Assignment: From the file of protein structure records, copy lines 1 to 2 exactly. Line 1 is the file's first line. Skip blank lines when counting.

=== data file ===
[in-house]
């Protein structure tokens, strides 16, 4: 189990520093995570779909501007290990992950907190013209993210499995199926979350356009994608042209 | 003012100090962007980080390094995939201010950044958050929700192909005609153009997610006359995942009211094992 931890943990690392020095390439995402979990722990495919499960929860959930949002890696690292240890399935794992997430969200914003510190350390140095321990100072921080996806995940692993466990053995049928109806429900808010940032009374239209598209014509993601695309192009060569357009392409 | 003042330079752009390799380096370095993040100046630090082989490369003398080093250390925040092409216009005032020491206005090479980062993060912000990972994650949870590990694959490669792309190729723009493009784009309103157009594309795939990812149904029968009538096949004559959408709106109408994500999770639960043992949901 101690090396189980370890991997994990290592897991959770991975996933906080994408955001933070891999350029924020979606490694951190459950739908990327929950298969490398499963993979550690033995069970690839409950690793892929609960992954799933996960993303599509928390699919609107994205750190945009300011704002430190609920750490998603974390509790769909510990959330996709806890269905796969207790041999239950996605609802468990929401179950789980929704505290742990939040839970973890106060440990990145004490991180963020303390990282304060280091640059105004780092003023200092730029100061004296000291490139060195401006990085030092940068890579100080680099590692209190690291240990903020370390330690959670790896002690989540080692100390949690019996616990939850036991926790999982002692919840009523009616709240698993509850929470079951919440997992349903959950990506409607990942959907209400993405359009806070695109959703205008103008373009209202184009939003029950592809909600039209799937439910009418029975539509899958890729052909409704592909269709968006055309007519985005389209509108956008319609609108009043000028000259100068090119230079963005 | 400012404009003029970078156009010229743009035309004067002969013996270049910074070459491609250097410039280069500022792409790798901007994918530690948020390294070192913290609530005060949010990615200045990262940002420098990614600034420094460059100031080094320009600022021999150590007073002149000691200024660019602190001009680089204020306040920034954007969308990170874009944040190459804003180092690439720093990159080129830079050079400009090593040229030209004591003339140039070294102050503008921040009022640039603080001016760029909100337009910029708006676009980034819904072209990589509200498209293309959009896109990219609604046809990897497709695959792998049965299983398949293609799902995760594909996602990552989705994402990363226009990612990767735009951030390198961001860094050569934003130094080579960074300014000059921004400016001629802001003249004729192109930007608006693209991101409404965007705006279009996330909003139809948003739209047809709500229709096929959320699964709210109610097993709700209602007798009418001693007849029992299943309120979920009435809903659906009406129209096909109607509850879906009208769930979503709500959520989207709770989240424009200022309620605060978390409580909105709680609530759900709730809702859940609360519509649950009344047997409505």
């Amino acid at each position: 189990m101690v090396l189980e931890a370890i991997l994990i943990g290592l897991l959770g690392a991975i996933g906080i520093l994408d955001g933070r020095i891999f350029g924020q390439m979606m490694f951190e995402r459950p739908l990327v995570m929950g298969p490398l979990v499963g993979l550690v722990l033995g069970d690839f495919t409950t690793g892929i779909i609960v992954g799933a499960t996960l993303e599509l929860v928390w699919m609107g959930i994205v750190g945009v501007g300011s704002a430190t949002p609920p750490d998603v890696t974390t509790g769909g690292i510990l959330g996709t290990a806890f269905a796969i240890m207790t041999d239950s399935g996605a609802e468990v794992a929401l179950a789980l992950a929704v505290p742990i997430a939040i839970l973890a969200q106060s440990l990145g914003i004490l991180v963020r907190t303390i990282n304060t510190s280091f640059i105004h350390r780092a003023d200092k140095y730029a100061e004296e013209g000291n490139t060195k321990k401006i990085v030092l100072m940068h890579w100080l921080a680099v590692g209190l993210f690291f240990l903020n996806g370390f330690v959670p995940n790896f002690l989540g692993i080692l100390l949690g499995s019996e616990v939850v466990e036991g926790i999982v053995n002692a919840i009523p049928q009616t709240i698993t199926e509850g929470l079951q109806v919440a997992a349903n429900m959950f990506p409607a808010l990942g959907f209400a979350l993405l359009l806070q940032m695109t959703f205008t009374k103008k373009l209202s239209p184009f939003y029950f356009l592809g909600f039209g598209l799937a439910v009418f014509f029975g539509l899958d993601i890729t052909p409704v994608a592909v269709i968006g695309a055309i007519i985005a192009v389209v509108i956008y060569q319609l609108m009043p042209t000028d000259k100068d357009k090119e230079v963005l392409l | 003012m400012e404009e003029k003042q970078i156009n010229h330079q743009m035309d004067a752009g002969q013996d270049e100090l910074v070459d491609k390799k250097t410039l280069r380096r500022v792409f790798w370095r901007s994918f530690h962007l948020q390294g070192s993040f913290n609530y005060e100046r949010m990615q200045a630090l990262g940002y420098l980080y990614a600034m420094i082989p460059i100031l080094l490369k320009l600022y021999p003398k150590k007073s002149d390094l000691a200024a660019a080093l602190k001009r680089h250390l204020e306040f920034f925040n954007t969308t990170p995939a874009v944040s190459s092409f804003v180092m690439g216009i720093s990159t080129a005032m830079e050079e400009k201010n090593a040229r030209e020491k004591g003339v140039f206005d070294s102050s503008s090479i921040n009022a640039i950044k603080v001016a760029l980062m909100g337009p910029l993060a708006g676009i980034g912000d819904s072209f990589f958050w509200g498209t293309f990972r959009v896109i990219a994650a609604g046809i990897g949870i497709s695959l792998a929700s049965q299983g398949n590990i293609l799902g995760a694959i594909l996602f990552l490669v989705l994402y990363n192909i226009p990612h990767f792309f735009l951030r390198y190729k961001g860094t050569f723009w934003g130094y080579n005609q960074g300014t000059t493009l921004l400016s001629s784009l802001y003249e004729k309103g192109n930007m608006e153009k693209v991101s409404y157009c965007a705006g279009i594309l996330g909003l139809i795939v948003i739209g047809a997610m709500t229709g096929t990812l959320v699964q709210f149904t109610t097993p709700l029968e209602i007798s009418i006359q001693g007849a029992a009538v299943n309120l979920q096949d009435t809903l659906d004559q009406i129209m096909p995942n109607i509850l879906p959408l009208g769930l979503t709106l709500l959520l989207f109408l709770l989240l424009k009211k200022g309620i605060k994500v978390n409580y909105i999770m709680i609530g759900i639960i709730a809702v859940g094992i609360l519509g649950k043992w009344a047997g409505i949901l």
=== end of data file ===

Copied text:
[in-house]
């Protein structure tokens, strides 16, 4: 189990520093995570779909501007290990992950907190013209993210499995199926979350356009994608042209 | 003012100090962007980080390094995939201010950044958050929700192909005609153009997610006359995942009211094992 931890943990690392020095390439995402979990722990495919499960929860959930949002890696690292240890399935794992997430969200914003510190350390140095321990100072921080996806995940692993466990053995049928109806429900808010940032009374239209598209014509993601695309192009060569357009392409 | 003042330079752009390799380096370095993040100046630090082989490369003398080093250390925040092409216009005032020491206005090479980062993060912000990972994650949870590990694959490669792309190729723009493009784009309103157009594309795939990812149904029968009538096949004559959408709106109408994500999770639960043992949901 101690090396189980370890991997994990290592897991959770991975996933906080994408955001933070891999350029924020979606490694951190459950739908990327929950298969490398499963993979550690033995069970690839409950690793892929609960992954799933996960993303599509928390699919609107994205750190945009300011704002430190609920750490998603974390509790769909510990959330996709806890269905796969207790041999239950996605609802468990929401179950789980929704505290742990939040839970973890106060440990990145004490991180963020303390990282304060280091640059105004780092003023200092730029100061004296000291490139060195401006990085030092940068890579100080680099590692209190690291240990903020370390330690959670790896002690989540080692100390949690019996616990939850036991926790999982002692919840009523009616709240698993509850929470079951919440997992349903959950990506409607990942959907209400993405359009806070695109959703205008103008373009209202184009939003029950592809909600039209799937439910009418029975539509899958890729052909409704592909269709968006055309007519985005389209509108956008319609609108009043000028000259100068090119230079963005 | 400012404009003029970078156009010229743009035309004067002969013996270049910074070459491609250097410039280069500022792409790798901007994918530690948020390294070192913290609530005060949010990615200045990262940002420098990614600034420094460059100031080094320009600022021999150590007073002149000691200024660019602190001009680089204020306040920034954007969308990170874009944040190459804003180092690439720093990159080129830079050079400009090593040229030209004591003339140039070294102050503008921040009022640039603080001016760029909100337009910029708006676009980034819904072209990589509200498209293309959009896109990219609604046809990897497709695959792998049965299983398949293609799902995760594909996602990552989705994402990363226009990612990767735009951030390198961001860094050569934003130094080579960074300014000059921004400016001629802001003249004729192109930007608006693209991101409404965007705006279009996330909003139809948003739209047809709500229709096929959320699964709210109610097993709700209602007798009418001693007849029992299943309120979920009435809903659906009406129209096909109607509850879906009208769930979503709500959520989207709770989240424009200022309620605060978390409580909105709680609530759900709730809702859940609360519509649950009344047997409505």